After the Fort Hood shooting on Wednesday, as they updated readers on the latest through Facebook, the Killeen (Texas) Daily Herald posted this message early Thursday morning:
The Daily Herald’s metro editor, Kristi Parker Johnson, clarified the point further after a few angry comments.
Coverage of the shooting yesterday unfolded from minute to minute, Parker Johnson told Poynter in a phone interview. And as unofficial accounts came in with the name of the shooter, the newspaper’s presentation editor did a search in the archives.
The paper had written a feature story about Ivan Lopez (who was not the shooter but shared the same name) in 2010, Parker Johnson said. But as they looked at details of that Ivan Lopez compared with what they were hearing of the presumed shooter, including details about rank, they figured that it wasn’t him. Either way, they weren’t running anything until they had official confirmation that this was the same man. Staff also fielded requests for photos, including that one, which they denied.
Parker Johnson left the newsroom around midnight and at 12:45 a.m. Thursday morning, got confirmation that it wasn’t the same man. By that time, though, they discovered other media outlets had gone looking through the Daily Herald’s archives, too, and pulled the picture.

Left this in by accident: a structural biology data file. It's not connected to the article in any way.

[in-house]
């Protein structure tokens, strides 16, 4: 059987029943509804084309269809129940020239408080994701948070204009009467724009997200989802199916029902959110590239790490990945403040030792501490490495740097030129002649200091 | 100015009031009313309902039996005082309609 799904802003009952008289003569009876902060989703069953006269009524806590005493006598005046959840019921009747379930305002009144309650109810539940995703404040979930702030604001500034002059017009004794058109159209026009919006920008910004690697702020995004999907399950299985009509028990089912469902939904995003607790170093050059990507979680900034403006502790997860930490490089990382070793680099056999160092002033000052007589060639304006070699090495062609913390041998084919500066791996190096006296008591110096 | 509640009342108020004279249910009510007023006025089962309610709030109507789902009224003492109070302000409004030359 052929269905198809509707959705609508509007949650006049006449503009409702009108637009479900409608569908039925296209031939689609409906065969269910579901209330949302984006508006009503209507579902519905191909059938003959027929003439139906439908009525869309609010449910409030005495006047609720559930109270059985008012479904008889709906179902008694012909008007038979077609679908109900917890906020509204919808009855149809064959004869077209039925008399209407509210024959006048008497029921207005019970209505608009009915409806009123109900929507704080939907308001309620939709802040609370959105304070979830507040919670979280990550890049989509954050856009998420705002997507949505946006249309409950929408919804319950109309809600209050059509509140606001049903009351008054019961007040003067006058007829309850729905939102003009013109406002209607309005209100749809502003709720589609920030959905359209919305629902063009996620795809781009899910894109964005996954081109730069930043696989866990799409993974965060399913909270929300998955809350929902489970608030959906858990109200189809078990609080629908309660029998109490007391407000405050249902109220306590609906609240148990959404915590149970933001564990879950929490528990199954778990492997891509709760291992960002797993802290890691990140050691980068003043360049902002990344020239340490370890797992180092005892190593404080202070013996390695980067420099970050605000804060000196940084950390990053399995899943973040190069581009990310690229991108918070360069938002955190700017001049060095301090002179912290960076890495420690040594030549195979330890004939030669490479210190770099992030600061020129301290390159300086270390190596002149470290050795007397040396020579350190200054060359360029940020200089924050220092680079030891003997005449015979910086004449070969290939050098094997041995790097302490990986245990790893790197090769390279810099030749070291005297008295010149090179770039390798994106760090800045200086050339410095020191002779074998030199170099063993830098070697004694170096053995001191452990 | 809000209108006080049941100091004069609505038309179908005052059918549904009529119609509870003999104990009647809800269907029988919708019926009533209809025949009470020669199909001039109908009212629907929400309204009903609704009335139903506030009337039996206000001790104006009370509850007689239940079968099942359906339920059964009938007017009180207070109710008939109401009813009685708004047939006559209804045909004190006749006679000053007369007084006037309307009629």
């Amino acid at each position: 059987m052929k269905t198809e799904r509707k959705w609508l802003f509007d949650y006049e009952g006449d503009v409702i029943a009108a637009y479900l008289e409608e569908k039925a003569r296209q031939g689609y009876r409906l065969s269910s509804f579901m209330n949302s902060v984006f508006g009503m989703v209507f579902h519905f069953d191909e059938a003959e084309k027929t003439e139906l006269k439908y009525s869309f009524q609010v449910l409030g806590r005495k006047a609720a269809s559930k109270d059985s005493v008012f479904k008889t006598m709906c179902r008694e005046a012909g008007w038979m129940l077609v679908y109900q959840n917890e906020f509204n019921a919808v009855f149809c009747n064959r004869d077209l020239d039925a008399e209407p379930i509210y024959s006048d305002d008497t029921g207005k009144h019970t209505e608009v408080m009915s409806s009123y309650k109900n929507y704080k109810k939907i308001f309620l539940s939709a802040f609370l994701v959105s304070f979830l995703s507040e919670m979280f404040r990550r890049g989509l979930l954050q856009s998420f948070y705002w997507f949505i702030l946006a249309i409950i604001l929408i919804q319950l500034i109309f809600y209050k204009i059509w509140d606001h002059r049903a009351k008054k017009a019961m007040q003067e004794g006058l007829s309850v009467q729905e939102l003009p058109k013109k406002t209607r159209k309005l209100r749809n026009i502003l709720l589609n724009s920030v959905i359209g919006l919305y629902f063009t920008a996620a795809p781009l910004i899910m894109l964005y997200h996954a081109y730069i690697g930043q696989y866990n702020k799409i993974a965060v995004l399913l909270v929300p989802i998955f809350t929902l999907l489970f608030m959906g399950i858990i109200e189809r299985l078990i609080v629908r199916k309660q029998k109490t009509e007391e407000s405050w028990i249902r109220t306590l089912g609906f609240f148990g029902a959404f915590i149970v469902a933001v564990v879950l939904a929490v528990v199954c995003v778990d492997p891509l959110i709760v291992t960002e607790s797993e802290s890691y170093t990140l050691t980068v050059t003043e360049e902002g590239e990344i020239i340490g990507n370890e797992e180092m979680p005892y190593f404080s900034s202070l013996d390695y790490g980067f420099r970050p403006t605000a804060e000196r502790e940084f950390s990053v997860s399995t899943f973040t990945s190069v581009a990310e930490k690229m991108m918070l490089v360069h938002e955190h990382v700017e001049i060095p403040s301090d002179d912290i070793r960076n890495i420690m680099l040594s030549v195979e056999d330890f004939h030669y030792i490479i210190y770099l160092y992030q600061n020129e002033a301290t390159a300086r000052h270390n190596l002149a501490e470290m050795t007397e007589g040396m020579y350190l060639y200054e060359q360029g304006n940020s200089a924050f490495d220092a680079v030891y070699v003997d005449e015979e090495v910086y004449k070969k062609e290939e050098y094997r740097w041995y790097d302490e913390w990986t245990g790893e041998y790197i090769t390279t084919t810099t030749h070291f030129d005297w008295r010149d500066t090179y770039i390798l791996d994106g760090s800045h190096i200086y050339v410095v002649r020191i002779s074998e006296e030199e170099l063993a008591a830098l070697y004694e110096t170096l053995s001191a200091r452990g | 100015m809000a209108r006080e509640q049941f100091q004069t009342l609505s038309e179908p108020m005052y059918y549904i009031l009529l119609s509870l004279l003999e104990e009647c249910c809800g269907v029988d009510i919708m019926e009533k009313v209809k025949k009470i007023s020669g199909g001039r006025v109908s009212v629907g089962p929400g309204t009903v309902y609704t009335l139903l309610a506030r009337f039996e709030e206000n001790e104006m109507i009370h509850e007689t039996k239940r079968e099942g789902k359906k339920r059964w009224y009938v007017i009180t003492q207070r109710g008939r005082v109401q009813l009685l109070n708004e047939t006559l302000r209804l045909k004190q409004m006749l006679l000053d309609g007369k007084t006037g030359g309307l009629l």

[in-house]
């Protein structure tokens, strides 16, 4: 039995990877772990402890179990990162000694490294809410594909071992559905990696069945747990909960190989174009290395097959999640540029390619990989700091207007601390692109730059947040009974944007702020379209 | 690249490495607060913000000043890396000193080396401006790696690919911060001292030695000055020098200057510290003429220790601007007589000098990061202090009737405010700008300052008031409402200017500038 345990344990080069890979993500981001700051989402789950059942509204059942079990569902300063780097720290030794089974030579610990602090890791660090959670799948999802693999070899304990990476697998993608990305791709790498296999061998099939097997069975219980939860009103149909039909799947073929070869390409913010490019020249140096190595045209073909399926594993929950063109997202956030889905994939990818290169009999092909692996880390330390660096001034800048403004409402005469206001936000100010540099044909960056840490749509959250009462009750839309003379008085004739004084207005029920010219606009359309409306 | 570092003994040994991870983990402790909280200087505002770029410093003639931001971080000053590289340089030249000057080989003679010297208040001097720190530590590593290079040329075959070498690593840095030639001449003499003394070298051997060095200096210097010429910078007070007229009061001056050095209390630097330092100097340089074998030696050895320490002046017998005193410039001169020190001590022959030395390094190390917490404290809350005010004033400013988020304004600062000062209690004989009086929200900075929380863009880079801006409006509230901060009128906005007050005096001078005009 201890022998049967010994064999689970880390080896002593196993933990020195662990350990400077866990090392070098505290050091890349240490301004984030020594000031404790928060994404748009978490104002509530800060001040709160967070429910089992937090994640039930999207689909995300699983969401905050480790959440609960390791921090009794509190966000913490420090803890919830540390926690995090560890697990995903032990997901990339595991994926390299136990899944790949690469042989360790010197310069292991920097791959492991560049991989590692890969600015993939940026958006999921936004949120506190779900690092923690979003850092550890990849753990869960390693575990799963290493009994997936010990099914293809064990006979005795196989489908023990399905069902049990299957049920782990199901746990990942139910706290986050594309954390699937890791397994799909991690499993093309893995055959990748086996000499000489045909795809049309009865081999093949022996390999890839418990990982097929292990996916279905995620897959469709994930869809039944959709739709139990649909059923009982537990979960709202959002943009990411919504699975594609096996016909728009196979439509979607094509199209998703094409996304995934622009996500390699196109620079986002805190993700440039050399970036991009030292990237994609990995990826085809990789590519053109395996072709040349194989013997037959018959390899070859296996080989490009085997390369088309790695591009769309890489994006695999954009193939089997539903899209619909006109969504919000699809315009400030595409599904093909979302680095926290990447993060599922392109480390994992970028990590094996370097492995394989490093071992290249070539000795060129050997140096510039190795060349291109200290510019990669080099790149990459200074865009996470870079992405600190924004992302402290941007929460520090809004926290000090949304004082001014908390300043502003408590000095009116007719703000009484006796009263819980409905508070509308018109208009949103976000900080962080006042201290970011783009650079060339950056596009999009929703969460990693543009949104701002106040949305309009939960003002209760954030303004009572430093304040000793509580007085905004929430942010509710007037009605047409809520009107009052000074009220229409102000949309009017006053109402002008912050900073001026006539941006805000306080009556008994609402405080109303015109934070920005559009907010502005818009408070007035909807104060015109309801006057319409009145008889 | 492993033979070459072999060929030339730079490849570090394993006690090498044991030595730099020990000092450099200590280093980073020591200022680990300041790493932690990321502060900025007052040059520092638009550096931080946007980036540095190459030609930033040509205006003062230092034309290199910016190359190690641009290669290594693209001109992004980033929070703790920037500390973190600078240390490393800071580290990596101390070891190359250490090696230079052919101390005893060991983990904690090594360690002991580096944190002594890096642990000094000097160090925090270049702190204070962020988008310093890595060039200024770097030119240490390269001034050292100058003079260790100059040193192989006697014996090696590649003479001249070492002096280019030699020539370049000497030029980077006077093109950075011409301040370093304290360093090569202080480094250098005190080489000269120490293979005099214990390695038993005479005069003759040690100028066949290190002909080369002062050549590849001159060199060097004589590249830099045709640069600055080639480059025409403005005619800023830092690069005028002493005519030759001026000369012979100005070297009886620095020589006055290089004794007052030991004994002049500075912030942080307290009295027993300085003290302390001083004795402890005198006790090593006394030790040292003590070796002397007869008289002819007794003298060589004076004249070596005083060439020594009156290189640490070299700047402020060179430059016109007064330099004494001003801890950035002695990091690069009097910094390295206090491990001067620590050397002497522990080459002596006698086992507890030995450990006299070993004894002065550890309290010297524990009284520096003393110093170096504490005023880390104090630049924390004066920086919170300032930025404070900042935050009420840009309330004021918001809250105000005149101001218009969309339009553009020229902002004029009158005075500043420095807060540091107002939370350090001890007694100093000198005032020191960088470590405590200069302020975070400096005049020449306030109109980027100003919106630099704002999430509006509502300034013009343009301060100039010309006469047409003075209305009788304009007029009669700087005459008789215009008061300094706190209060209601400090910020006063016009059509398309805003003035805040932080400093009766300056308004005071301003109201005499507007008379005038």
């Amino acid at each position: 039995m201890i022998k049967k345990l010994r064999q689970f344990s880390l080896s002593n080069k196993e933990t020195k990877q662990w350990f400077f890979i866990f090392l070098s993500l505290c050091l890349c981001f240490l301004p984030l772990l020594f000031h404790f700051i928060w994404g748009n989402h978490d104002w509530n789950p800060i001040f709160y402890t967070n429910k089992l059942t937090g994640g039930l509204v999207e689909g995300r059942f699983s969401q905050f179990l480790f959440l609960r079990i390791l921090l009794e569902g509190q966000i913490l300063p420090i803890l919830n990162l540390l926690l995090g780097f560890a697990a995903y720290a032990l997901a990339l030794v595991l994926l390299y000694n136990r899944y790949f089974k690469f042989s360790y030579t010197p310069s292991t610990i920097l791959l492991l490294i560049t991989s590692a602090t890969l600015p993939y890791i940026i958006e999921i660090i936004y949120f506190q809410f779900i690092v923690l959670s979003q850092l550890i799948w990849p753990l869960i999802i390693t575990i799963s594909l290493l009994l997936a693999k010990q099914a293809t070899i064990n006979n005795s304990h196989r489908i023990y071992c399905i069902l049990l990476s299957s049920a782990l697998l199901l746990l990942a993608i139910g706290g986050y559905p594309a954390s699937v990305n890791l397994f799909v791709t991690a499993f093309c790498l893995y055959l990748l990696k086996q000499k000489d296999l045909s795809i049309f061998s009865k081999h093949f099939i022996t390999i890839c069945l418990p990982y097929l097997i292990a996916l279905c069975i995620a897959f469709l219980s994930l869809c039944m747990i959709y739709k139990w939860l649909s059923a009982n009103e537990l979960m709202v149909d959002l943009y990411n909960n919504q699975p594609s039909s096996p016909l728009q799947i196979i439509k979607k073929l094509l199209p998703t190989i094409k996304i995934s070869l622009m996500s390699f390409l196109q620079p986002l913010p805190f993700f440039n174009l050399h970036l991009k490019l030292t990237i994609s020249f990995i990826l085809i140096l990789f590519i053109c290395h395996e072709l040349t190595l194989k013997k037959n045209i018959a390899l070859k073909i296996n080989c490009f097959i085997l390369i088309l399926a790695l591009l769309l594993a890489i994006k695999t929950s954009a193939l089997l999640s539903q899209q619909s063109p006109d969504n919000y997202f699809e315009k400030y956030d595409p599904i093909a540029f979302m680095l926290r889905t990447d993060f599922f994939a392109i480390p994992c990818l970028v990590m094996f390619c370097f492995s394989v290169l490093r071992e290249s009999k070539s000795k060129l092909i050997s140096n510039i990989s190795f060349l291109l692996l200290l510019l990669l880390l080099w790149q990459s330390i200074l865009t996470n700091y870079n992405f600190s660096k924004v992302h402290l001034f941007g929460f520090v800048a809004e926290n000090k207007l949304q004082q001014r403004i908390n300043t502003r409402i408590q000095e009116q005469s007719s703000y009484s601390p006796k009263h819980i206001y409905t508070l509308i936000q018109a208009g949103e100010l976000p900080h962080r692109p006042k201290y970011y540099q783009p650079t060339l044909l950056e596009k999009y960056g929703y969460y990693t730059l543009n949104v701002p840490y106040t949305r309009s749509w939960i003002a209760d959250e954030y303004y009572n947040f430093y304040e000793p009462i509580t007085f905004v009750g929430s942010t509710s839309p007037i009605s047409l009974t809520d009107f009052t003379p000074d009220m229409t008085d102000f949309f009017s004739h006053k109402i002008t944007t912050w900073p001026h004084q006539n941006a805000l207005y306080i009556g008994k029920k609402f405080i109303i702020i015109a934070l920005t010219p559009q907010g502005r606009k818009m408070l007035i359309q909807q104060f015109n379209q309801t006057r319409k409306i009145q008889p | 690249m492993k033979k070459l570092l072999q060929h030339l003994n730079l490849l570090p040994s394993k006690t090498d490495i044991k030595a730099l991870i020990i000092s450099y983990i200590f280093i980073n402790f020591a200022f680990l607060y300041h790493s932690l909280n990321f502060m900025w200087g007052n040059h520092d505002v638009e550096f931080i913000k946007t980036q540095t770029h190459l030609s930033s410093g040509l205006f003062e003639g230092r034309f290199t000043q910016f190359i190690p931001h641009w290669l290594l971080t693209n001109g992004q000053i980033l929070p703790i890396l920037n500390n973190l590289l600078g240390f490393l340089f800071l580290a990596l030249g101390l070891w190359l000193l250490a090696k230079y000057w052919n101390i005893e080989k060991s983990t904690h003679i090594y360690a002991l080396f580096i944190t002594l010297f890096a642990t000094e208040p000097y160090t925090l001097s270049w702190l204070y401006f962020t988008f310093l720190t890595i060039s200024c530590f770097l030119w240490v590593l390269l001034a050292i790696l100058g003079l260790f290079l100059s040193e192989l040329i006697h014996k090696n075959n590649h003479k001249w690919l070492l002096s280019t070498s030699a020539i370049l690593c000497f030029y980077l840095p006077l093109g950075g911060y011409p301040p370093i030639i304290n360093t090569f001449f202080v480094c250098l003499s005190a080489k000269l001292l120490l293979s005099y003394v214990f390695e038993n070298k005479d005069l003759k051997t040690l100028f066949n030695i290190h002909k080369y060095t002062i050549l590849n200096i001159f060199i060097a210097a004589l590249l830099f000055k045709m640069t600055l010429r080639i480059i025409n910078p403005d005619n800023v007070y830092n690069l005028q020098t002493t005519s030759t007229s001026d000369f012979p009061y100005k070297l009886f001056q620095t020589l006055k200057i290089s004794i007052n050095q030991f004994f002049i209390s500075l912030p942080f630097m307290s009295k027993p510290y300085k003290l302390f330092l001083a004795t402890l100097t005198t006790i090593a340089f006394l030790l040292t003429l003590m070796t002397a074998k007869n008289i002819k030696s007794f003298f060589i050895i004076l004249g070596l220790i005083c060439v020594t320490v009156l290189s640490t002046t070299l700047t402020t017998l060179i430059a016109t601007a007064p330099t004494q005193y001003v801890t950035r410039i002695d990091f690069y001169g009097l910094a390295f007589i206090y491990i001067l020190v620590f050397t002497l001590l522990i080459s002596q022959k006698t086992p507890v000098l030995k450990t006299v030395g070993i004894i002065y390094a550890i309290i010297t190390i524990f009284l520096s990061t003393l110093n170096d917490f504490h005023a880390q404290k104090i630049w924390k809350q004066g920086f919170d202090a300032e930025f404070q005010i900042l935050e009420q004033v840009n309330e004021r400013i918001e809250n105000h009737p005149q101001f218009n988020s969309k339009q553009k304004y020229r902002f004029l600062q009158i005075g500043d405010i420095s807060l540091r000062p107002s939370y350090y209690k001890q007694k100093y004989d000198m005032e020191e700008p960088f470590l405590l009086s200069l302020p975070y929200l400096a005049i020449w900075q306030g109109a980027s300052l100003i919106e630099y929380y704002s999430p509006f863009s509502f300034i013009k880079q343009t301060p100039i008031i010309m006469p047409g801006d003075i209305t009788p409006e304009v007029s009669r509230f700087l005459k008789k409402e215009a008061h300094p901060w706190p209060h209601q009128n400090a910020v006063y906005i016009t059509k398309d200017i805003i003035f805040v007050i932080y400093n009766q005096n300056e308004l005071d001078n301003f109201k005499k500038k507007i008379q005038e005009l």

Parker Johnson regrets that, when they found the photo yesterday, they didn’t just pull it until they knew more.
“We are very sensitive about the military and we try to maintain a good relationship with Fort Hood,” she said.
In covering such a big part of their community (which everyone in the newsroom is connected to, she said,) they try to respect protocol. But she also felt it was the newspapers job to protect someone who was innocent.
Later on Thursday, Parker Johnson said, the paper will run a story about the innocent man and his experience. Most of the newsroom staff wasn’t present for the last shooting in 2009, Parker Johnson said, but coverage between the two is pretty different, she thought. Yesterday, the Daily Herald had the ability to update readers as the story developed.
“And we couldn’t do that five years ago,” she said. “We’ve come a long way.”
Here’s the front page of the Daily Herald, from Newseum.